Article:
Could physical therapy learn from air disasters? Photo credit: Valley Guy / Foter / CC BY-NC

Safe in your hands: do we have the non-technical skills to keep patients safe?

Professor Rhona Flin, Chair in Applied Psychology at the University of Aberdeen, asks whether health professionals need to pay more attention to communication and decision-making skills

All health care jobs have patient safety at their core. If those working in health are to take safety issues seriously, they need to look beyond clinical skills and towards understanding the types of expertise that make adverse events less likely. I’m talking about “non-technical skills”, which complement technical skills, and embrace cognitive and interpersonal abilities. 

The importance of these non-technical skills has long been recognised in industries classified as potentially “high risk” such as civil aviation or nuclear power. They are not new or mysterious skills, but are what the best practitioners exhibit.  The skills include situation awareness, good decision-making, good communication, good team work and strong leadership – and having them helps workers achieve consistently high performance.

The example of civil aviation has much to teach any occupation which involves risk. Those working in the aviation industry are formally trained and assessed in non-technical skills, and the Civil Aviation Authority assesses both technical and non-technical skills as part of its system of regulating pilots, airport staff and commercial air operators. Skills at decision making, situation awareness, teamwork and leadership are known to reduce error and enhance safety. 

This emphasis in the aviation industry began to take shape after a major accident in Tenerife in 1977 when two Boeing 747s crashed into each other on the runway, killing 583 people – making it the deadliest accident in aviation history. Investigation revealed that the main causes were poor communication, lack of situation awareness, stress, assertiveness – the human factors. These non-technical aspects rather than technical failings were at the heart of the disaster. 

The analysis of this aviation accident and others revolved largely around the conversations recorded on the “black box”, which contains the cockpit voice recorder.  I wonder what we’d find on voice recorders if they were put into clinical units? I can imagine some snippets: “My way is much quicker...”; “Did she say four?”; “No-one follows that procedure…”; “I’ve done this hundreds of times...”; “We need to get this case done…”; “I knew that was going to happen…”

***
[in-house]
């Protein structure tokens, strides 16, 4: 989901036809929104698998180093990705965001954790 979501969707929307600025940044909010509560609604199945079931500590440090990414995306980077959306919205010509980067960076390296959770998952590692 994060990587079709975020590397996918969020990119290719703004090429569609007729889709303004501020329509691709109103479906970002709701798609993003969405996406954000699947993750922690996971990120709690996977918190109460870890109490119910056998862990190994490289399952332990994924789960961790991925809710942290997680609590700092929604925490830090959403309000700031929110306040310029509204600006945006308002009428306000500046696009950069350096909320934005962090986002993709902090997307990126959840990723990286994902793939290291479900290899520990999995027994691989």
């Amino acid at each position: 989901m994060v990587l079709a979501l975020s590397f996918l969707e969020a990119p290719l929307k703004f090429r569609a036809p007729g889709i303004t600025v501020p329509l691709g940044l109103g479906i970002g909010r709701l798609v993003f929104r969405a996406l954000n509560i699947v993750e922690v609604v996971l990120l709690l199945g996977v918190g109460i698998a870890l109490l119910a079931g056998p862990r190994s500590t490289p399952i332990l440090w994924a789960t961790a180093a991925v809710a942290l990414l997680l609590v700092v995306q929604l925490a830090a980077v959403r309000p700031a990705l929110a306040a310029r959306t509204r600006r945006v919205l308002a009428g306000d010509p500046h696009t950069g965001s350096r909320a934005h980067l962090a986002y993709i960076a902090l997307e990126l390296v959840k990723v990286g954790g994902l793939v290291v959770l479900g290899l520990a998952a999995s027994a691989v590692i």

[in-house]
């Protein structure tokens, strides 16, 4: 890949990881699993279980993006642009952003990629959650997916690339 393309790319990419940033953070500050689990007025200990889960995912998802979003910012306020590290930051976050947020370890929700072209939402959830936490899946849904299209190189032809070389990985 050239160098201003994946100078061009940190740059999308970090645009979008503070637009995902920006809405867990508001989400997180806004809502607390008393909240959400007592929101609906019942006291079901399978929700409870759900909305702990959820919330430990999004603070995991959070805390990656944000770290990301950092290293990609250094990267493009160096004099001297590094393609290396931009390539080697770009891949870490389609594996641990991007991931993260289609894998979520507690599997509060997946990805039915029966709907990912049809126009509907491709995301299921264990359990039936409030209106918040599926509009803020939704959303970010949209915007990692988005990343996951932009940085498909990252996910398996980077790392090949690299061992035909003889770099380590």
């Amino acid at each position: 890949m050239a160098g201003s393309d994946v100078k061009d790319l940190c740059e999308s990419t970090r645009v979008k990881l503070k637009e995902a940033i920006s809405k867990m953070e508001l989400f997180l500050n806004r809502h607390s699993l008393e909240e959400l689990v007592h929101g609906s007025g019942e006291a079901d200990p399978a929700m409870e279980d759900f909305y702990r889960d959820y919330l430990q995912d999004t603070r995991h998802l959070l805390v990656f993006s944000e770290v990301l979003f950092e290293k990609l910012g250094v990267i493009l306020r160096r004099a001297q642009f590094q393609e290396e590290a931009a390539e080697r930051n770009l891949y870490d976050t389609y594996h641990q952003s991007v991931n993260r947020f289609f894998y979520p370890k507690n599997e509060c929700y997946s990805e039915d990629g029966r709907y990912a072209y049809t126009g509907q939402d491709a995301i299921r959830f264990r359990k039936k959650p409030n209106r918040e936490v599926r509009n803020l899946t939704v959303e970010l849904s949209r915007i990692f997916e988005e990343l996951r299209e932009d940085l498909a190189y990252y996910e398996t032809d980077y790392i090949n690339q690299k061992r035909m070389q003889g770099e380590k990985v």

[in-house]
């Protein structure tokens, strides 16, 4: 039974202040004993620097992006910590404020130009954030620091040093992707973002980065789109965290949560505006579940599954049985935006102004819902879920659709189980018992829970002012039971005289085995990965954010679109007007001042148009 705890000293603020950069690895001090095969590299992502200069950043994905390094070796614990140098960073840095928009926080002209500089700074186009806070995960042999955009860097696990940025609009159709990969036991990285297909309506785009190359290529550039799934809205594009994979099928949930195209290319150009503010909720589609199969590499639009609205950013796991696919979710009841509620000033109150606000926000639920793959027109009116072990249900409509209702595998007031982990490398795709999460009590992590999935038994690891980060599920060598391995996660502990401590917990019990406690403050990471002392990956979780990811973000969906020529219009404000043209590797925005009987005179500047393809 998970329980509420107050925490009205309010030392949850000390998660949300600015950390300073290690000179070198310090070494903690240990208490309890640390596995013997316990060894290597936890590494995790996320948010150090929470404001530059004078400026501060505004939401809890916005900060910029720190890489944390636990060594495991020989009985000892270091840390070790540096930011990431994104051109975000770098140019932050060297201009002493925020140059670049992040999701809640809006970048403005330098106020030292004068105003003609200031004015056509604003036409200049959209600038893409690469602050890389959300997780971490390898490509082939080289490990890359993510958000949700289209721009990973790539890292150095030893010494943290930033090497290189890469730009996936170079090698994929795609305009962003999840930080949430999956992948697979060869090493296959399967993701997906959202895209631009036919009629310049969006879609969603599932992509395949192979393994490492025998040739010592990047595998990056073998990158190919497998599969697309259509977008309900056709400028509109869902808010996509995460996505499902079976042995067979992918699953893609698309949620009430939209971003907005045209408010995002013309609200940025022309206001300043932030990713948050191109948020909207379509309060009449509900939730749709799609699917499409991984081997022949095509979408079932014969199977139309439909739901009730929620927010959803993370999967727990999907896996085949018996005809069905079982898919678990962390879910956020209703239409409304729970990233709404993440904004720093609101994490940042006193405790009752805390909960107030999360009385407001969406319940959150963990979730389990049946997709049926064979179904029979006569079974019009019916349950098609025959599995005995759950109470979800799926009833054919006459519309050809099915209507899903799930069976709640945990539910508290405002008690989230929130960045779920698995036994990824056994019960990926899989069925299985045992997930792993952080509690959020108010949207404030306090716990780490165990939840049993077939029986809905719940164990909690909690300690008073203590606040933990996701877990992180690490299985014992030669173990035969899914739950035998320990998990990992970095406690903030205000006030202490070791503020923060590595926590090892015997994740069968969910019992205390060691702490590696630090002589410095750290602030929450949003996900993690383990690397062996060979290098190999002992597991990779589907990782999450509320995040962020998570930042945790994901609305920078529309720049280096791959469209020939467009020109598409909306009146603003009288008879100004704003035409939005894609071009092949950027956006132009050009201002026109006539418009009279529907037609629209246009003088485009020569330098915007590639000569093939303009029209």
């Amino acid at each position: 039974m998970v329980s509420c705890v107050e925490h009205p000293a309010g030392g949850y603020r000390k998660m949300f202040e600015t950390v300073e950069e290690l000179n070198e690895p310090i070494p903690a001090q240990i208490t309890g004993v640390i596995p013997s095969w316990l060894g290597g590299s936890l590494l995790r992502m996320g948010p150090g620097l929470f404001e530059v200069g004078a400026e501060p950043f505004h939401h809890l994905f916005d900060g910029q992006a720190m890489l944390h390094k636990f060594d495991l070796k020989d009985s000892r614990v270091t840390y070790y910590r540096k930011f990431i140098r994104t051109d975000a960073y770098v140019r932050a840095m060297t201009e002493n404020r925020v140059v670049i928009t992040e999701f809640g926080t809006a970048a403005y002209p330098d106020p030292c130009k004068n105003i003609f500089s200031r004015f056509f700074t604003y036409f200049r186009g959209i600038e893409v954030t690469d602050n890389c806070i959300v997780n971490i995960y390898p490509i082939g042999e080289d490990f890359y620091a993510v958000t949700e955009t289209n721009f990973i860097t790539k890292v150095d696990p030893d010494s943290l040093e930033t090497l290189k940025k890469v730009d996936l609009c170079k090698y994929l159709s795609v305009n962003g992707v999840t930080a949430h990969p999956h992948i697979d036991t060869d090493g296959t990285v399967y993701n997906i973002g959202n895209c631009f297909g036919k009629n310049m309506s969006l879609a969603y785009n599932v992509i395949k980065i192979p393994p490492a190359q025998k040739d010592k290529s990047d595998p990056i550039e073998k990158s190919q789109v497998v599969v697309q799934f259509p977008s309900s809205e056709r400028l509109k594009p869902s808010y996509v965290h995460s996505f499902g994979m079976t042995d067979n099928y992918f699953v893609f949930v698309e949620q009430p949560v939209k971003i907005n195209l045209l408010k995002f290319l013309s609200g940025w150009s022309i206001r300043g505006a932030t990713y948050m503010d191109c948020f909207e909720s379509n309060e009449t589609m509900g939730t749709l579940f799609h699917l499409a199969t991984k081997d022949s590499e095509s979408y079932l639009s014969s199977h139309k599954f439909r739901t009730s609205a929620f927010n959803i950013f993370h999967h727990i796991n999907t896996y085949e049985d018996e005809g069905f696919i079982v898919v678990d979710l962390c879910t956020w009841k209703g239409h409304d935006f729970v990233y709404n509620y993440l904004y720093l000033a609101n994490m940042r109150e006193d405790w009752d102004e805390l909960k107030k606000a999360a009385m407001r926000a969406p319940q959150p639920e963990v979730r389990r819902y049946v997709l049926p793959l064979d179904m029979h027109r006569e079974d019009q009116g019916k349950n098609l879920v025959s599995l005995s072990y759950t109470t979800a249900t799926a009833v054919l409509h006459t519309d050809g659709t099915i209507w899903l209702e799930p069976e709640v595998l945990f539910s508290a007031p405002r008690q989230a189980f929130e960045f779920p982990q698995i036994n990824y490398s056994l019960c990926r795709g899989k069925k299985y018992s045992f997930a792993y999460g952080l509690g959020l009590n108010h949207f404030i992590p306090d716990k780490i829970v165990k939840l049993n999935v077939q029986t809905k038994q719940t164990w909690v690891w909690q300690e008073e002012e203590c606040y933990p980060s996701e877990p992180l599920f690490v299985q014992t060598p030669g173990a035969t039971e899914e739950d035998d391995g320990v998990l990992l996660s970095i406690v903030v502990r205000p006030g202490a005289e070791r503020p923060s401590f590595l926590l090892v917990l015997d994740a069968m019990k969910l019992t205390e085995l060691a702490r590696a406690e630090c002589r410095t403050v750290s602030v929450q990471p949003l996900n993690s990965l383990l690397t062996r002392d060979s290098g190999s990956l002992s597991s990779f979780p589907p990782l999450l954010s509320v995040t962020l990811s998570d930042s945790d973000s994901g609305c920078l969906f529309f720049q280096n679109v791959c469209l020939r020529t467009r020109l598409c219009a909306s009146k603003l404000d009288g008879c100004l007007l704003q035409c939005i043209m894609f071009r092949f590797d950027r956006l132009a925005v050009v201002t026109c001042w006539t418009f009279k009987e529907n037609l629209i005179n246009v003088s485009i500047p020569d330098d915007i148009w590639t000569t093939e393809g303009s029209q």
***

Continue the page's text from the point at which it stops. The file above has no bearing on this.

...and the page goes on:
There are obviously significant differences between industry and healthcare, and industry procedures cannot be simply transferred to health services. However it is clear that health services and their patients could benefit from a greater focus on the issues around communication, conflict, misunderstanding, assertiveness, frustration which such conversations illustrate, and on the non-technical skills that can be measured and adopted to reduce their risk.

Research has shown adverse events in surgery can often be traced to failures of teamwork and judgement. A 1999 study showed there was communication breakdown in 43% of surgical errors. Balancing that, studies have shown that effective leadership and teamwork leads to positive outcomes for patients.

At the University of Aberdeen, we have developed methods for observing and rating the non-technical skills of surgeons and anaesthetists. We have published system handbooks on how to do this. 

Our SPLINTS project (Scrub Practitioners' List of Intra-operative Non-Technical Skills) aims to identify the cognitive and social skills necessary for the safe and effective performance of scrub practitioners (nurses and technicians). The SPLINTS taxonomy we developed is being used to design non-technical skills training programmes for scrub practitioners. 

Similar resources are being developed for other clinical specialists, such as emergency physicians and anaesthetic nurses. As physical therapists also strive to provide safe and efficient care, then perhaps they too will begin to identify the non-technical skills of their best practitioners.

This article is based on a presentation made at the World Health Professions Regulation Conference, held in Geneva in May 2014. It was organised by the World Health Professions Alliance, of which WCPT is a member. 

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